SELECT cd.ID, cd.Title, cd.Year,, tracks.Name, tracks.Artist FROM CD JOIN Tracks ON CD.ID = tracks.CDID WHERE cd.Title = Funky CD ORDER BY;

The syntax of ’prefetch’ is the same as ’join’ and implies the joining, so there is no need to use both together.

    Subset of related fields

To fetch a subset or the related fields, the ’+select’ and ’+as’ attributes can be used. For example, if the CD data is required and just the track name from the Tracks table:

    { Title => Funky CD,
    { join      => tracks,
      +select => [tracks.Name],
      +as     => [track_name],
      order_by  => [],

Which will produce the query:

  SELECT cd.ID, cd.Title, cd.Year, tracks.Name FROM CD JOIN Tracks ON CD.ID = tracks.CDID WHERE cd.Title = Funky CD ORDER BY;

Note that the ’+as’ does not produce an SQL AS’ keyword in the output, see the DBIx::Class::Manual::FAQ for an explanation.

This type of column restriction has a downside, the returned $result object will have no ’track_name’ accessor:

  while(my $result = $search_rs->next) {
     print $result->track_name; ## ERROR

Instead get_column must be used:

  while(my $result = $search_rs->next) {
     print $result->get_column(track_name); ## WORKS

    Incomplete related objects

In rare circumstances, you may also wish to fetch related data as incomplete objects. The usual reason to do is when the related table has a very large field you don’t need for the current data output. This is better solved by storing that field in a separate table which you only join to when needed.

To fetch an incomplete related object, supply the dotted notation to the ’+as’ attribute:

    { Title => Funky CD,
    { join      => tracks,
      +select => [tracks.Name],
      +as     => [tracks.Name],
      order_by  => [],

Which will produce same query as above;

  SELECT cd.ID, cd.Title, cd.Year, tracks.Name FROM CD JOIN Tracks ON CD.ID = tracks.CDID WHERE cd.Title = Funky CD ORDER BY;

Now you can access the result using the relationship accessor:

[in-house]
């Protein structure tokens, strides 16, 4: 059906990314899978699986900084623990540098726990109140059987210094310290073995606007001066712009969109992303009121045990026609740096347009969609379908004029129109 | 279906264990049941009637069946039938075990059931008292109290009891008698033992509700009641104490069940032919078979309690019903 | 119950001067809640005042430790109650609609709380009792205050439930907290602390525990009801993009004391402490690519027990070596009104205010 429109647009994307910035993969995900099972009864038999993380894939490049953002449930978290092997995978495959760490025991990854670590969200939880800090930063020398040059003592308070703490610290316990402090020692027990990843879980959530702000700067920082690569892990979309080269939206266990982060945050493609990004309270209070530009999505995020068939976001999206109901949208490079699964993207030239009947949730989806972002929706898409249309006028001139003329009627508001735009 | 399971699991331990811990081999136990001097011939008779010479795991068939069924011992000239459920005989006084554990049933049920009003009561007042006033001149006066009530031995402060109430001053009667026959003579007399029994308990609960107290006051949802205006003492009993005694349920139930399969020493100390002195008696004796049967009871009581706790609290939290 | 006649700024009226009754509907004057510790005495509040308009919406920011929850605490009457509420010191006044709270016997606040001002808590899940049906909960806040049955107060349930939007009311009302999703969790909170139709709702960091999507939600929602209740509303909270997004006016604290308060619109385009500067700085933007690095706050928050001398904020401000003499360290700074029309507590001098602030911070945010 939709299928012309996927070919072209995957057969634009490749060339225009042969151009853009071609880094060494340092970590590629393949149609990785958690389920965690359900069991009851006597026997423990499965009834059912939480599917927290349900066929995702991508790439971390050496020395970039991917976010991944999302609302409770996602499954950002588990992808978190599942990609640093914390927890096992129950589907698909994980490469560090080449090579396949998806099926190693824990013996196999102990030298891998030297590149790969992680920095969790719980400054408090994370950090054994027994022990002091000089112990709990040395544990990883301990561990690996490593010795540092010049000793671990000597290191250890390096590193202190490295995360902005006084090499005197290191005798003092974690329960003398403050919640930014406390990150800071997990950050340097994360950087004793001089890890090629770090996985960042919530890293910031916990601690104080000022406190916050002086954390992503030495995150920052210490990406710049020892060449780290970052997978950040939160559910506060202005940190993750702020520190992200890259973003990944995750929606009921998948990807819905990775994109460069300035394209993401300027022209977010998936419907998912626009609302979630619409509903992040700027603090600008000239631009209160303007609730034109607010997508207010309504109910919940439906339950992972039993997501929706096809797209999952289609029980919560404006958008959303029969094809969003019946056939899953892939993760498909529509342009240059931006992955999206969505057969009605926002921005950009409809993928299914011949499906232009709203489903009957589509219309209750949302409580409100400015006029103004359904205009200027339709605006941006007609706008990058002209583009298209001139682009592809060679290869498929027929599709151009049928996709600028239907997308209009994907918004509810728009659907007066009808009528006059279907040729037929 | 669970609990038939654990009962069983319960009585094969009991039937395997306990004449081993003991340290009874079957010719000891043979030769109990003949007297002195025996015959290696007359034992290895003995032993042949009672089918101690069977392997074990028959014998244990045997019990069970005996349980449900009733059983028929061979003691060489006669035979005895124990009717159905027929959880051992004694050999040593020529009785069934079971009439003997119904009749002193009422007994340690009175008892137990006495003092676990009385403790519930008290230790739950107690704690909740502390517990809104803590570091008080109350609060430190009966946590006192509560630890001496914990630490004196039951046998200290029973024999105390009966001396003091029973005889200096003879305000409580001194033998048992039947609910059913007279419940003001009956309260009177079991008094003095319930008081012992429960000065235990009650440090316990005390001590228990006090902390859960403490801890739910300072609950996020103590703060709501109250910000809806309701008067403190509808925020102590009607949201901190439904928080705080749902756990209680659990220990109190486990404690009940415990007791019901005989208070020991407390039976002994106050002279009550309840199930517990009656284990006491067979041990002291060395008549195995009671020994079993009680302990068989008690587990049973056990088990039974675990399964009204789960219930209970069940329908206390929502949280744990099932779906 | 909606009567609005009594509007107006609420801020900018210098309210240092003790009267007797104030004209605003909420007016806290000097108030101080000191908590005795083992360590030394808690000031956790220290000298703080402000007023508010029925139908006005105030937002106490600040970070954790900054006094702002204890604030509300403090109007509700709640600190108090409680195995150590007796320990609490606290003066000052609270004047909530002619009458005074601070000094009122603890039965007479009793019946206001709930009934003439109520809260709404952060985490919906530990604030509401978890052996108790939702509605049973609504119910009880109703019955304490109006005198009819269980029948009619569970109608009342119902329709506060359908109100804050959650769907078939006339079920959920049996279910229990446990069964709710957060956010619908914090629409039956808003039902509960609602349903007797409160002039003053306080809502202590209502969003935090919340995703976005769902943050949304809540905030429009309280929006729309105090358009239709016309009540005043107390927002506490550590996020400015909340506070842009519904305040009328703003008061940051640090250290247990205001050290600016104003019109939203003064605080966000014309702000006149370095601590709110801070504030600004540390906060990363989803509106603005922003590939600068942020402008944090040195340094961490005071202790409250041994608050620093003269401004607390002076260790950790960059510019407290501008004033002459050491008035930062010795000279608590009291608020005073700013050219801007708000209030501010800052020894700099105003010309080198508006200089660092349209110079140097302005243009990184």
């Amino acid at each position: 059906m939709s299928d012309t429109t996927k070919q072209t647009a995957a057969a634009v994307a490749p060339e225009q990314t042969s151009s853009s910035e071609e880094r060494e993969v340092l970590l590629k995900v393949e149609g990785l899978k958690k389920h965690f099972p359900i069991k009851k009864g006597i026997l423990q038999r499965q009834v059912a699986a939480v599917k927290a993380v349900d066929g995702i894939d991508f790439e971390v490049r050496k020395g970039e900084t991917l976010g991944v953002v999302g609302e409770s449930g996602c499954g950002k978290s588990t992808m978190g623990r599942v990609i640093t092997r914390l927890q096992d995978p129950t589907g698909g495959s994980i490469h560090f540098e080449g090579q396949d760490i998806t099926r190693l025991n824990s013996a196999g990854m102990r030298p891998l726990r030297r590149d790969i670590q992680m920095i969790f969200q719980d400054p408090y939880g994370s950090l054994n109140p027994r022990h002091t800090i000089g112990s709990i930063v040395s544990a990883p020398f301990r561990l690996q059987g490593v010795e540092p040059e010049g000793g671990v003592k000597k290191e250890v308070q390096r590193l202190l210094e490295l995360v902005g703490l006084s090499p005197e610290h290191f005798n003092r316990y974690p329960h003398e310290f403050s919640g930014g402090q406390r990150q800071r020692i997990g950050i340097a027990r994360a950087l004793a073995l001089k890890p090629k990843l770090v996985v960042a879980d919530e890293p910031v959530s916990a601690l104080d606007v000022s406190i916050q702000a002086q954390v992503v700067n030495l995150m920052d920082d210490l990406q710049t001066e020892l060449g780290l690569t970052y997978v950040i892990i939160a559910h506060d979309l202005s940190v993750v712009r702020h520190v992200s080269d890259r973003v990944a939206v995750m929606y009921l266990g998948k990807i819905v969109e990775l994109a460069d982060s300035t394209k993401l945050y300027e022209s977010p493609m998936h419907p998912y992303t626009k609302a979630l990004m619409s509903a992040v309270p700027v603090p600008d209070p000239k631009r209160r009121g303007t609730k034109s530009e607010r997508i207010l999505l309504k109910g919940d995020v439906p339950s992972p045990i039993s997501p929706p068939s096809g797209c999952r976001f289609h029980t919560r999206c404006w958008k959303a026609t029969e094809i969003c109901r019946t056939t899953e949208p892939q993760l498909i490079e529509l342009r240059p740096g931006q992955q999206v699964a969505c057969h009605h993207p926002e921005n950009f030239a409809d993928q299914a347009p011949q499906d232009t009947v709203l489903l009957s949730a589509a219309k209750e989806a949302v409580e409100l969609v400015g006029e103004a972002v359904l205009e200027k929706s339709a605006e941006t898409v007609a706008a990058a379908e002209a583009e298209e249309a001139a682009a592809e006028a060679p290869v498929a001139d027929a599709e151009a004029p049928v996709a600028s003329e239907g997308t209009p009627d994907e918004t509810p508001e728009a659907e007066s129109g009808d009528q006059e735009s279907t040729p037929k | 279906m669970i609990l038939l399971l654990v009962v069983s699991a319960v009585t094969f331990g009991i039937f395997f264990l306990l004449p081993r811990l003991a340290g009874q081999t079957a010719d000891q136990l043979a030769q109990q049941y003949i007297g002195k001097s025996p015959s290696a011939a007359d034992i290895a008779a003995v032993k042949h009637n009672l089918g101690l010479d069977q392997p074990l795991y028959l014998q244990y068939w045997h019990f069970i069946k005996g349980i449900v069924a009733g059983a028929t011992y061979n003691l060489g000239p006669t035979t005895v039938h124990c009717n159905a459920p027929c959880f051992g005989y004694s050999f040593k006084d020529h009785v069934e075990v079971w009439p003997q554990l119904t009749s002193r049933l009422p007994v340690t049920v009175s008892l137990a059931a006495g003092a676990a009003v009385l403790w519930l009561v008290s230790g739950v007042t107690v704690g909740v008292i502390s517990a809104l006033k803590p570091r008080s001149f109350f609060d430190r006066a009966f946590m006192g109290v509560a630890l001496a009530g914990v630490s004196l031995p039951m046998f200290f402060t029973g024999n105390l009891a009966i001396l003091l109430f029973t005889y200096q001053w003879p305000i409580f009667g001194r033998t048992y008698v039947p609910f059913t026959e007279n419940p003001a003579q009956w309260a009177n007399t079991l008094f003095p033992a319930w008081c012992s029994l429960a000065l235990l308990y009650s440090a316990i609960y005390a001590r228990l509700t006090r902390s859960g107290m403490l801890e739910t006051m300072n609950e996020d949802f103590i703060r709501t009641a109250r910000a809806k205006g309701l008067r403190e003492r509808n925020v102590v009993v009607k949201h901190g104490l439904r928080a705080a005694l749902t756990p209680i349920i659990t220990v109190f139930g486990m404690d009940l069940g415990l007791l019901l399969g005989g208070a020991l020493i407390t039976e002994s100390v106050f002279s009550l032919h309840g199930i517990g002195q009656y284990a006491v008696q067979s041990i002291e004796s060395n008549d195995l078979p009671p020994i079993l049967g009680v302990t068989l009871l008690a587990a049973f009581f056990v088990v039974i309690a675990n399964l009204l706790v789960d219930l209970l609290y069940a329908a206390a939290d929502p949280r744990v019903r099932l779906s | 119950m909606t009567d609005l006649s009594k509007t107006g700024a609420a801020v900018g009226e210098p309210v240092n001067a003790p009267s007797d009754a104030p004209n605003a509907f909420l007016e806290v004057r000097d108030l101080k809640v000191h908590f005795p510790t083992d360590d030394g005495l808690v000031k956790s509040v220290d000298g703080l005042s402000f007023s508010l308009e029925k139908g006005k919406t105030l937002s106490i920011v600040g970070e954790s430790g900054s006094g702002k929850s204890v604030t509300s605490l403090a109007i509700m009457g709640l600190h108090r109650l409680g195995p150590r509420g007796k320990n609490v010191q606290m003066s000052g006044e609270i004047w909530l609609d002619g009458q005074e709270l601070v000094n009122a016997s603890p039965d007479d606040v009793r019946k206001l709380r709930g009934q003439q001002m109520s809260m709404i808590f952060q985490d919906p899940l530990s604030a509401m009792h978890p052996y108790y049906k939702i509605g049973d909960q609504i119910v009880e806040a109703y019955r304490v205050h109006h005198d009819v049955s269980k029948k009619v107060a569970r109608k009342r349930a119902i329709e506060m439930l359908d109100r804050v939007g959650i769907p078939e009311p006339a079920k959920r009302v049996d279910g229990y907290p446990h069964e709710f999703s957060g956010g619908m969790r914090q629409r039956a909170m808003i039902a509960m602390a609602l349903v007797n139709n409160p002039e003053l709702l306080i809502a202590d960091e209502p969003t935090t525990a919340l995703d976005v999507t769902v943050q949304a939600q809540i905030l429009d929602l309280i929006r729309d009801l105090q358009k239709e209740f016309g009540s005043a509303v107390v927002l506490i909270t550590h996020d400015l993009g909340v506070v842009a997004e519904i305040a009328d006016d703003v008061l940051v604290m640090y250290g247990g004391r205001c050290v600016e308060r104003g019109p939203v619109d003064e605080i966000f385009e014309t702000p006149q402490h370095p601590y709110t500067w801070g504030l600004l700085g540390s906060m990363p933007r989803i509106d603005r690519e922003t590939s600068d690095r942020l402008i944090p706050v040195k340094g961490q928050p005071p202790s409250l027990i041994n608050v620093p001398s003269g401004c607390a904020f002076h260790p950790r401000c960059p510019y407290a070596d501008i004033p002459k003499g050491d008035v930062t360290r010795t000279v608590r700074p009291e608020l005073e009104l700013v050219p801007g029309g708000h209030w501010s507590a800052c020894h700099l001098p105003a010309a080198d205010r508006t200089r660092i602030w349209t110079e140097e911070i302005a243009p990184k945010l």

while(my $result = $search_rs->next) {
     print $result->tracks->name; ## WORKS

However, this will produce broken objects. If the tracks id column is not fetched, the object will not be usable for any operation other than reading its data. Use the Whole related objects method as much as possible to avoid confusion in your code later.

Broken means: Update will not work. Fetching other related objects will not work. Deleting the object will not work.


    Across multiple relations

For simplicity in the example above, the Artist was shown as a simple text field in the Tracks table, in reality, you’ll want to have the artists in their own table as well, thus to fetch the complete set of data we’ll need to join to the Artist table too.

In MySchema::Tracks:

  MySchema::Tracks->belongs_to(artist, MySchema::Artist, ArtistID);

The search:

    { Title => Funky CD },
    { join      => { tracks => artist },

Which is:

  SELECT me.ID, me.Title, me.Year FROM CD me JOIN Tracks tracks ON CD.ID = tracks.CDID JOIN Artists artist ON tracks.ArtistID = artist.ID WHERE me.Title = Funky CD;

To perform joins using relations of the tables you are joining to, use a hashref to indicate the join depth. This can theoretically go as deep as you like (warning: contrived examples!):

  join => { room => { table => leg } }

To join two relations at the same level, use an arrayref instead:

  join => { room => [ chair, table ] }

Or combine the two:

  join => { room => [ chair, { table => leg } ] }

    Table aliases

As an aside to all the discussion on joins, note that DBIx::Class uses the relation names as table aliases. This is important when you need to add grouping or ordering to your queries:

    { Title => Funky CD },
    { join      => { tracks => artist },
      order_by  => [ tracks.Name, artist.Artist ],

  SELECT me.ID, me.Title, me.Year FROM CD me JOIN Tracks tracks ON CD.ID = tracks.CDID JOIN Artists artist ON tracks.ArtistID = artist.ID WHERE me.Title = Funky CD ORDER BY tracks.Name, artist.Artist;

This is essential if any of your tables have columns with the same names.

Note that the table of the resultsource the search was performed on, is always aliased to me.

    Joining to the same table twice

There is no magic to this, just do it. The table aliases will automatically be numbered:

  join => [ room, room ]

The aliases are: room and room_2.


Check the list of additional DBIC resources.


This module is free software copyright by the DBIx::Class (DBIC) authors. You can redistribute it and/or modify it under the same terms as the DBIx::Class library.